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"Ik drink en hij eet."

Translation:I drink and he eats.

4 years ago

14 Comments


https://www.duolingo.com/Shar_Maine
Shar_Maine
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Hij sounds like hay to me.

3 years ago

https://www.duolingo.com/TobyBartels
TobyBartels
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If you mean that Dutch "hij" sounds like English "hay", then this is as it should be.

3 years ago

https://www.duolingo.com/Janpeace

I wrote " I drink and he eat" and it was WRONG

2 years ago

https://www.duolingo.com/lxbch
lxbch
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Correct is: "I drink and he eats"

2 years ago

https://www.duolingo.com/sel_vans

but why?

1 year ago

https://www.duolingo.com/Shezarr
Shezarr
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English conjugation rules.

1 year ago

https://www.duolingo.com/MentalPinball
MentalPinball
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Because in English you need to add an -s at the end of verbs in the Simple Present form for the third person singular (She, He, IT -S.H.IT rule).

1 month ago

https://www.duolingo.com/lizzygirl05

Is there a difference between ik and Ik?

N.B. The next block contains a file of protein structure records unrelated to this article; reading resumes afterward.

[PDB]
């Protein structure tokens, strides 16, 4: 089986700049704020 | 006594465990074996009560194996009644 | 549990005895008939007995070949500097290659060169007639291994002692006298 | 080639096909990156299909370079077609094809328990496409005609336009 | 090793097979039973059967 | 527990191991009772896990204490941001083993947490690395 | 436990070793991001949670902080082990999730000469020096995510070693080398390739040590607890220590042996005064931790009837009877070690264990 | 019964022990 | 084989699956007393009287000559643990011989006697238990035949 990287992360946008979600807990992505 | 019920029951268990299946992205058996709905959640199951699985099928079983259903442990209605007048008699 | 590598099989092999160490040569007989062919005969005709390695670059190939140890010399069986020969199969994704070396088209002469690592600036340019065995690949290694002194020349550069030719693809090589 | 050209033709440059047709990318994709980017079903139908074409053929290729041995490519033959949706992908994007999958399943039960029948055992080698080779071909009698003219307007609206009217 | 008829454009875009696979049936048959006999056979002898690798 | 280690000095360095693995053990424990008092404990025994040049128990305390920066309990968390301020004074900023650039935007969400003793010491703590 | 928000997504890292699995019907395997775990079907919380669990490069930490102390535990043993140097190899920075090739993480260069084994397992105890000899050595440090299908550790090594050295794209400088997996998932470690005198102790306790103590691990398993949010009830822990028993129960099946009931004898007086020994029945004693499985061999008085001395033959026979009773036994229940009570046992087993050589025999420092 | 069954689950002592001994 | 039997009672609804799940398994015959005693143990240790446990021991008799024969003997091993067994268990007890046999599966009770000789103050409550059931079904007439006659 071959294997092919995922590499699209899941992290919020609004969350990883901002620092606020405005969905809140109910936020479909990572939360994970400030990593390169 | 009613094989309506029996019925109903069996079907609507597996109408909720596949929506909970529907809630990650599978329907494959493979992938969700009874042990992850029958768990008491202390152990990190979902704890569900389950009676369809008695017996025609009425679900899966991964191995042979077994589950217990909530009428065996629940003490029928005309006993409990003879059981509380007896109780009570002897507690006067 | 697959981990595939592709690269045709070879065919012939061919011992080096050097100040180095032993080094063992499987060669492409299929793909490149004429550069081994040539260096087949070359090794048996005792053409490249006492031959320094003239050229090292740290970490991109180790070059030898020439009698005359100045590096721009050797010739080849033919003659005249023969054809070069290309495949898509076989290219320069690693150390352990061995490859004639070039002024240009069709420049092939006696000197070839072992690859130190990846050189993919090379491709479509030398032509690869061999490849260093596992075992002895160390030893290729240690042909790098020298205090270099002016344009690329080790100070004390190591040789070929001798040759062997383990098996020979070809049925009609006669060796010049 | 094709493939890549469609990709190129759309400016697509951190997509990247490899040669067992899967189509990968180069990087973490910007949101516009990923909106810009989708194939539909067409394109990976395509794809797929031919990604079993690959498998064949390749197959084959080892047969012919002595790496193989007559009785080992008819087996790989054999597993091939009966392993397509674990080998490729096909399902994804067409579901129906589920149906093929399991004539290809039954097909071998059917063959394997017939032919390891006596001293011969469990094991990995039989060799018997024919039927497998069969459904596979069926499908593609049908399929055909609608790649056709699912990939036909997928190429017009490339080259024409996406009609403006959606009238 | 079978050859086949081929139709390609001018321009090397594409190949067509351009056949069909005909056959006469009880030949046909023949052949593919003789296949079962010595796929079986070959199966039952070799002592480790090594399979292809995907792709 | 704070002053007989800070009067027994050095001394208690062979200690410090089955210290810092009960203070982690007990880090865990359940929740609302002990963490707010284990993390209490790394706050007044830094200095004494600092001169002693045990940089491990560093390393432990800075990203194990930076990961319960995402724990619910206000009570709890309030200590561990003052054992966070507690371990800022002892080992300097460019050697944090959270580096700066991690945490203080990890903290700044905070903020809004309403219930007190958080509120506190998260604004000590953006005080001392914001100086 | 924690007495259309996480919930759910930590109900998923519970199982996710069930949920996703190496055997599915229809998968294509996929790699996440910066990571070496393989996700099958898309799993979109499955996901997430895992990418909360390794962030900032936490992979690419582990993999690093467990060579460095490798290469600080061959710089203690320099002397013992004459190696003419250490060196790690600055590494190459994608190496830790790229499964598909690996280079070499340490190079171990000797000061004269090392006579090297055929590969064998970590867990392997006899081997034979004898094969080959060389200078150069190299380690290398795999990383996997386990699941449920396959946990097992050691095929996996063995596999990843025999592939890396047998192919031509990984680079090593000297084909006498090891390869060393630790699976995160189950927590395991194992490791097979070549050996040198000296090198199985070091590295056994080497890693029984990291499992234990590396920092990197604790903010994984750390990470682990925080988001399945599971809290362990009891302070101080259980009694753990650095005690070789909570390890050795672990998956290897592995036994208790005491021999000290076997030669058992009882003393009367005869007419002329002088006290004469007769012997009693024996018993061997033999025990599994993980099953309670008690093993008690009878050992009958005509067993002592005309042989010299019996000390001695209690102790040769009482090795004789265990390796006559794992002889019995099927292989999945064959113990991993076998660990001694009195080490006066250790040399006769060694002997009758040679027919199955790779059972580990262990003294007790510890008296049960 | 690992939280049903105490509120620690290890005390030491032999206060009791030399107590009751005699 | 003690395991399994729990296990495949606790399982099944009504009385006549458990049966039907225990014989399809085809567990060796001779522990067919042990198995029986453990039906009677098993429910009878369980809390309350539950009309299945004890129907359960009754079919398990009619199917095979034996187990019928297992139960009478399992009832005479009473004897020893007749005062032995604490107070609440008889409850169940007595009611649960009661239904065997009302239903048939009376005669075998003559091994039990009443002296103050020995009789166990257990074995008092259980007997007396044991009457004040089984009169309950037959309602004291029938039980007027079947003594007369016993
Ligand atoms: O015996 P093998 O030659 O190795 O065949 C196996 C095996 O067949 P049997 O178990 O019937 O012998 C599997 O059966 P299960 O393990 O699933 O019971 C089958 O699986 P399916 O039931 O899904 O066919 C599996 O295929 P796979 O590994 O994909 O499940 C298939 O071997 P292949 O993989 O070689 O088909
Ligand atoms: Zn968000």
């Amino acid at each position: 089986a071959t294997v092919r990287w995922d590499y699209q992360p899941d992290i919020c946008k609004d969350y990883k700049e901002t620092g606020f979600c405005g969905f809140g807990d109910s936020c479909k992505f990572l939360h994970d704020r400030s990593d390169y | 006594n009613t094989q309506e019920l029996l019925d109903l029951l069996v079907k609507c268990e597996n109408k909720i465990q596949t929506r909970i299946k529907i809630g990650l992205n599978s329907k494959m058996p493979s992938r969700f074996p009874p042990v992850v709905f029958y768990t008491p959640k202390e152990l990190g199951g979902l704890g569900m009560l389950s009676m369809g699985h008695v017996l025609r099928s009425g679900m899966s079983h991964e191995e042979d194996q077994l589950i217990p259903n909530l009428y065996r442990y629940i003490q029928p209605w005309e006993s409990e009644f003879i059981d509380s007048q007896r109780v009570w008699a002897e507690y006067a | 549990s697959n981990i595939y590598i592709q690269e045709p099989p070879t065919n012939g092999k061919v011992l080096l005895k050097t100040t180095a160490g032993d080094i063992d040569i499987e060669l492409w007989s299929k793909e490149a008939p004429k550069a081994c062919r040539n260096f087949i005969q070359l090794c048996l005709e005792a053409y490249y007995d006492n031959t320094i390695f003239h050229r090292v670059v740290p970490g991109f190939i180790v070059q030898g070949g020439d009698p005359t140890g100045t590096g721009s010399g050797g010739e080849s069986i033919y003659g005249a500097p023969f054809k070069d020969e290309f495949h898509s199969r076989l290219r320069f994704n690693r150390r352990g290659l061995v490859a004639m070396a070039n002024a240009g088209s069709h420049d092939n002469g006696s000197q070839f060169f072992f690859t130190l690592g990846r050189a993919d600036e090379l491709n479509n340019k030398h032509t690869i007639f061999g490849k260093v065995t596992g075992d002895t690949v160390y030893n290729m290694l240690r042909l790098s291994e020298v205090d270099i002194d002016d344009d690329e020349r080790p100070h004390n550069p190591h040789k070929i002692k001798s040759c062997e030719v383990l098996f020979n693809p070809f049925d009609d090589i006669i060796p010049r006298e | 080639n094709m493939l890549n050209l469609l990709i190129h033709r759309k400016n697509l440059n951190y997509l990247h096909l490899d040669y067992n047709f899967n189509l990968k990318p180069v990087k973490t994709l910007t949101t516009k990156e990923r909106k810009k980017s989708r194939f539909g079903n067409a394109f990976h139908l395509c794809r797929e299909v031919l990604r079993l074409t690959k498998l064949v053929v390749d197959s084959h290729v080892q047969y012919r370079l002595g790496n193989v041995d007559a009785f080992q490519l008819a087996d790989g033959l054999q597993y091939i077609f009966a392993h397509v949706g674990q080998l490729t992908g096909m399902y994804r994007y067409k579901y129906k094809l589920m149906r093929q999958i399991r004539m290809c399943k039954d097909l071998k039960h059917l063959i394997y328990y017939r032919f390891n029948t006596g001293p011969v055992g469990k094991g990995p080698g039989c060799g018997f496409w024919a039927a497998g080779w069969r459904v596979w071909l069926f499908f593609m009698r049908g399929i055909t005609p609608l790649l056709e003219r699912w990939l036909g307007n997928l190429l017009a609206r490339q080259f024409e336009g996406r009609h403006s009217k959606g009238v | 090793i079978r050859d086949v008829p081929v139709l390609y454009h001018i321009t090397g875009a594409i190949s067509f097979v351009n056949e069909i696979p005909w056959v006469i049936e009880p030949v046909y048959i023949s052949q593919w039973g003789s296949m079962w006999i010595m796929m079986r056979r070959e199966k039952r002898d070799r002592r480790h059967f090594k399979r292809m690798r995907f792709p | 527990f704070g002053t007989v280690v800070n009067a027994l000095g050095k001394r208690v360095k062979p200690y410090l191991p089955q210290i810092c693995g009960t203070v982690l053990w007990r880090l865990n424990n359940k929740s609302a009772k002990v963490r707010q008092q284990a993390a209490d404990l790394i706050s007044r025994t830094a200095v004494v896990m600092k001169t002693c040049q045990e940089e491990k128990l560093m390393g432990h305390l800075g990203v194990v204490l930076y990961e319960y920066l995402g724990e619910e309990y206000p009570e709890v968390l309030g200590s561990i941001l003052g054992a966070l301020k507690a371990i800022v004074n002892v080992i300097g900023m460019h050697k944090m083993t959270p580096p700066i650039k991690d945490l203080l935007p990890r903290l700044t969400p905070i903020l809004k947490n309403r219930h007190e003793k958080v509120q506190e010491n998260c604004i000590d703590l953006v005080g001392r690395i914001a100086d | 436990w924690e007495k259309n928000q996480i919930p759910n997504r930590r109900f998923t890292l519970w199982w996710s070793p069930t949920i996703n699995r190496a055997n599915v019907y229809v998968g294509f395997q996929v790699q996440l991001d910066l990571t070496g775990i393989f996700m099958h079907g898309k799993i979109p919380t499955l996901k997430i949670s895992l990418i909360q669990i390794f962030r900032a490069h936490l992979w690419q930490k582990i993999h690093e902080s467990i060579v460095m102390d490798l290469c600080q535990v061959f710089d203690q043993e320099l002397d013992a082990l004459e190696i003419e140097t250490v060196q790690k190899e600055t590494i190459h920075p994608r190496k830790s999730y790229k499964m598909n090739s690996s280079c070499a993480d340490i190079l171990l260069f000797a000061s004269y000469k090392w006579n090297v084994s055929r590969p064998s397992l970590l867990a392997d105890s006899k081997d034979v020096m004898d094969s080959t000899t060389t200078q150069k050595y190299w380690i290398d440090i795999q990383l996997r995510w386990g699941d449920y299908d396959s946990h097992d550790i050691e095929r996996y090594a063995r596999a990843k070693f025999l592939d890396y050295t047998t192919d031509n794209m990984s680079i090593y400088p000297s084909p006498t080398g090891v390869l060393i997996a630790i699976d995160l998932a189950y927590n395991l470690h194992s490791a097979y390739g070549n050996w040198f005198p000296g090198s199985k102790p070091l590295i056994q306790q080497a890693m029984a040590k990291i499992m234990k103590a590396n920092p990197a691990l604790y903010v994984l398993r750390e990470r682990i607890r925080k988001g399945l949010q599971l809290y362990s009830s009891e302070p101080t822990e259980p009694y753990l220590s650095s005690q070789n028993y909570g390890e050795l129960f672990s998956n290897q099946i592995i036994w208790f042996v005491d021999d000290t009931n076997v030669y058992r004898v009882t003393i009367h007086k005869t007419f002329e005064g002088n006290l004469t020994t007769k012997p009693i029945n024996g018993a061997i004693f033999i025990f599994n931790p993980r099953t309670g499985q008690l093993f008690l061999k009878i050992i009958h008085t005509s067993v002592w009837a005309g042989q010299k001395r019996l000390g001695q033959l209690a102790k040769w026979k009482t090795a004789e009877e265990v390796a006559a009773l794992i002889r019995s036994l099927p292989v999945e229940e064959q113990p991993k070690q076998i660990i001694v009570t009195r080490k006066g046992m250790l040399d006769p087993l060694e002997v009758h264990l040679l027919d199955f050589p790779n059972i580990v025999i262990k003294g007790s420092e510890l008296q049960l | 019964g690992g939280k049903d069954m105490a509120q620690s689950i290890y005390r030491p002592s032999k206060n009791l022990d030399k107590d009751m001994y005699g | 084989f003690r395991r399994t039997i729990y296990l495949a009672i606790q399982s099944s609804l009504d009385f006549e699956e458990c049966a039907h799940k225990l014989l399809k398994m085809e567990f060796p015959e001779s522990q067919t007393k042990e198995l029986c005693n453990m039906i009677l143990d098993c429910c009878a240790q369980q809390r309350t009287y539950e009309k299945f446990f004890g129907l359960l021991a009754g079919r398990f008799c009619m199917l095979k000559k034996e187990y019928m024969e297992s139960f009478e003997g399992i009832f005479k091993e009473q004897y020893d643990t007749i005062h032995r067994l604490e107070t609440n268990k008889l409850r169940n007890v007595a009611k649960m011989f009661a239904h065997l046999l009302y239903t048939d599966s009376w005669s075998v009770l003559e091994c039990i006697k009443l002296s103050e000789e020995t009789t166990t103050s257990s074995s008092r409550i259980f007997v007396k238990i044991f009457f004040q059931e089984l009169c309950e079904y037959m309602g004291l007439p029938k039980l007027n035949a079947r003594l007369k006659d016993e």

3 years ago

https://www.duolingo.com/Saartjeislief

no. important is that you only use capitals on the begin of the line. days and months are in the netherlands also writen without capital...

3 years ago

https://www.duolingo.com/LillaMy94
LillaMy94
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I wrote "ik drink en hij eet", and somehow got it wrong anyway. How? I'm very confused.

5 months ago

https://www.duolingo.com/MentalPinball
MentalPinball
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Are you sure there wasn't any other mistake (like using een instead of en)?

1 month ago

https://www.duolingo.com/sensitivepapi

why is the dutch equivalent of "drinks" "drinkt", and of "eet" "eet"? is there a reason for this inconsistency? is dutch full of silly exceptions like english??

4 years ago

https://www.duolingo.com/stefott
stefott
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Eh, the regular verbs are, well, pretty regular, even in Dutch :)

As stated here https://www.duolingo.com/skill/dn/Basics-1 you find the first person conjugation by taking the stem:

  • Ik eet
  • Ik drink

You get the third person conjugation by adding a t:

  • Hij eett*
  • Hij drinkt

Now, unlike some English and German words a Dutch word will never end in a double consonant (unless it is a loanword, but then it isn't really Dutch anyway). So 'eett' clearly violates this rule, and thus:

  • Hij eet
4 years ago